Yesterday, I posted on Alberta’s plan to tackle obesity by beefing up prevention and treatment efforts across the province.
Today, I discuss a paper by Susan Jebb and colleagues, just published online in The Lancet, comparing weight loss in people randomised to either ‘standard’ care with their physicians or to Weight Watchers.
An accompanying editorial, suggest that doctors (or health systems) should perhaps give up on obesity treatments, as commercial programs (e.g Weight Watchers, Jenny Craig, etc.) do a much better job of this and may cost less.
In this parallel group, non-blinded, randomised controlled trial, 772 overweight and obese adults were recruited by primary care practices in Australia, Germany, and the UK. Participants were randomly assigned with a computer-generated simple randomisation sequence to receive either 12 months of standard care as defined by national treatment guidelines (n=377), or 12 months of free membership to Weight Watchers (n=395).
While only 61% of Weight Watchers participants completed the 12-month assessment, even fewer (54%) of standard care participants showed up for their 12-month assessment.
Perhaps, not surprisingly, participants in the commercial programme group lost twice as much weight as did those in the standard care group (−5·06 kg vs. −2·25 kg) at 12 months.
Based on these findings, the authors enthusiastically conclude that:
“Referral by a primary health-care professional to a commercial weight loss programme that provides regular weighing, advice about diet and physical activity, motivation, and group support can offer a clinically useful early intervention for weight management in overweight and obese people that can be delivered at large scale.”
Sure, but the question here is, for whom (or, in other words, for which patients) and, perhaps more importantly, with what benefit?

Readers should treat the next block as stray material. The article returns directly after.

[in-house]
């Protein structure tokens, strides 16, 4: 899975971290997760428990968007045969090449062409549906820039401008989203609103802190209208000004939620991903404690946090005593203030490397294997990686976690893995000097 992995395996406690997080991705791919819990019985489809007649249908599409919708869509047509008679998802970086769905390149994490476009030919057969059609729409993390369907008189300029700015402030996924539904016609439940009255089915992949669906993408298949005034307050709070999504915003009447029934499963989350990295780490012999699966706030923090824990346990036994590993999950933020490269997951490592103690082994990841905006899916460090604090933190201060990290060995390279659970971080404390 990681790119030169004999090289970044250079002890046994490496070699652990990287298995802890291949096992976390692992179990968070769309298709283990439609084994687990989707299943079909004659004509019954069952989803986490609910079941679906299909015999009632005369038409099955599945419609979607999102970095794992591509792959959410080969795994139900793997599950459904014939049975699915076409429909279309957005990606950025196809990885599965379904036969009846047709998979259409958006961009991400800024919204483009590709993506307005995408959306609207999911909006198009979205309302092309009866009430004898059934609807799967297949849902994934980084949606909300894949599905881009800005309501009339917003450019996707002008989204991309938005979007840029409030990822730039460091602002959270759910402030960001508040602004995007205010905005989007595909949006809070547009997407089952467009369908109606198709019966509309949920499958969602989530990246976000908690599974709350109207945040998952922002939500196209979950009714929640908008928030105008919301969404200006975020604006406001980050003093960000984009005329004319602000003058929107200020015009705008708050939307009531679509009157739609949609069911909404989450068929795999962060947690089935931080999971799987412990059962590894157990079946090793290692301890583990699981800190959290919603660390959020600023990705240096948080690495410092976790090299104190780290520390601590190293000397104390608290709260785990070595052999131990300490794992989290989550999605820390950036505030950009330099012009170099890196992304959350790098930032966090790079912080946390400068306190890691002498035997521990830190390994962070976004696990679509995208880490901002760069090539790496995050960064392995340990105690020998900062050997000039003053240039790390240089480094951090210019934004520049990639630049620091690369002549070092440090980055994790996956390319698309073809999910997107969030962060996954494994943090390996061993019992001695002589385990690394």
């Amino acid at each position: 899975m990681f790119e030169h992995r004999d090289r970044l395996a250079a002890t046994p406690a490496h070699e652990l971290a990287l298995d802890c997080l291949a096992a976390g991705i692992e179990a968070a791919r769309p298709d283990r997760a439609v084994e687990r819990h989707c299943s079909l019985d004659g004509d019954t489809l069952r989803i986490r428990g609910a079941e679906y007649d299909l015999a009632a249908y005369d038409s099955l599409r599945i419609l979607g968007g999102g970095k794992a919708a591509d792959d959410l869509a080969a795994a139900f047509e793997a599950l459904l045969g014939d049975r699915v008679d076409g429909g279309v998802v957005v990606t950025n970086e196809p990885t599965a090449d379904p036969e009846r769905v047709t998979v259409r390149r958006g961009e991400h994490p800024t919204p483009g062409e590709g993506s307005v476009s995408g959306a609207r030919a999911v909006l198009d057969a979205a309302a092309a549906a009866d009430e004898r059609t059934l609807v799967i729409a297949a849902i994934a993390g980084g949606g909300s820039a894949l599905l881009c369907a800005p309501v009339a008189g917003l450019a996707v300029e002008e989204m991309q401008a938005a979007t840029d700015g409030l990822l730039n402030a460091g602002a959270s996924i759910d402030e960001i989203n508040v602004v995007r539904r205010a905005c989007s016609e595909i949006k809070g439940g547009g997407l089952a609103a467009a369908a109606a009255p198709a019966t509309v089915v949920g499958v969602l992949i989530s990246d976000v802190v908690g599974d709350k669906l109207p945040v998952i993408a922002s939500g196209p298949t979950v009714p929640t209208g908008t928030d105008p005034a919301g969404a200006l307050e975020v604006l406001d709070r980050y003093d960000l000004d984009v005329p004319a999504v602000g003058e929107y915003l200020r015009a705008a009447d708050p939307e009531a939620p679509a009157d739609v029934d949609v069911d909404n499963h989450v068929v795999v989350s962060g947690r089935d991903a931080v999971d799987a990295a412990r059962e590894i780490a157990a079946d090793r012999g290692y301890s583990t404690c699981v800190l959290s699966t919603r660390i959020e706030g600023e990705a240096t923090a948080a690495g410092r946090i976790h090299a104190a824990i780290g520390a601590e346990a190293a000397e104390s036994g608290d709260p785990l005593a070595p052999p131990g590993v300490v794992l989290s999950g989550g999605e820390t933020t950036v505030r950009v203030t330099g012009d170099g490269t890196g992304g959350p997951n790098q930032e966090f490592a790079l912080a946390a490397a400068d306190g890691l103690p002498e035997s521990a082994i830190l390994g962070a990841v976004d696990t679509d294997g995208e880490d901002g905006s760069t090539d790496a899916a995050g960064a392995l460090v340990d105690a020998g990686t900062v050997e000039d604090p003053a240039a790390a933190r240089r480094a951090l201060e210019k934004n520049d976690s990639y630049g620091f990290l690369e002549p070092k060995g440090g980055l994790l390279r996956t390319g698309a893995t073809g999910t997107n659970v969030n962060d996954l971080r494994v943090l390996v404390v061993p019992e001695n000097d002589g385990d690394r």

So who took part in this study: it would probably be fair to describe the participants as essentially healthy, slightly overweight, pre-menopausal women – in fact, the usual people, who show up at most commercial weight loss programs.
To be exact, the participants were 85% female, in their mid-forties, mildly obese at best (BMI ~31), and had perfectly normal blood pressures (124/78 mmHg), the occasional diabetes (6%) and a metabolic profile that would hardly raise an eyebrow from most health professionals.
While weight loss appeared to move some of these variables in a ‘positive’ direction, one would be hard pressed to find the odd parameter that barely reached ‘statistical’ significance (let alone ‘clinical’ significance) – most clinicians would probably consider these changes little more than ’rounding errors’.
So what the study really shows is that if you randomise a group of otherwise healthy low-risk marginally overweight/obese women to a (albeit, admittedly great) commercial weight loss program, they do better at losing weight than when told to do so by their doctors (or other health professional) – and I’ll certainly believe that.
While I can see why the sponsor (Weight Watchers) and the authors (for publishing in The Lancet) may be celebrating, I see nothing in this study that would make me more enthusiastic about ‘outsourcing’ obesity treatments to a commercial Weight-Loss program).
And here are my reasons:
1) The people, who typically seek out commercial weight loss programs (like the participants in this study) are not who the obesity epidemic is really about. As we recently demonstrated in our large Edmonton Obesity Staging System (EOSS) papers, ‘healthy’ overweight and obese people (male or female) have very little if any health risk from their extra weight and should probably be left alone (certainly not be encouraged to lose weight). No one has yet demonstrated any long-term benefit of weight loss in this ‘healthy’ (Stage 0) obese population and there is far more potential to do harm than good (especially, when the weight comes back, as it most likely will – often with a vengeance).
2) While there is no doubt that Weight Watchers probably offers one of the most evidence-based and effective weight management programs (and is to be highly commended for investing in this study), it is hardly a model for everyone. Very few people have time for weekly meetings and weigh ins and high drop-out rates are the rule rather than the exception – for those, who can do it and enjoy such meetings, great – for most people, this is simply not a realistic option.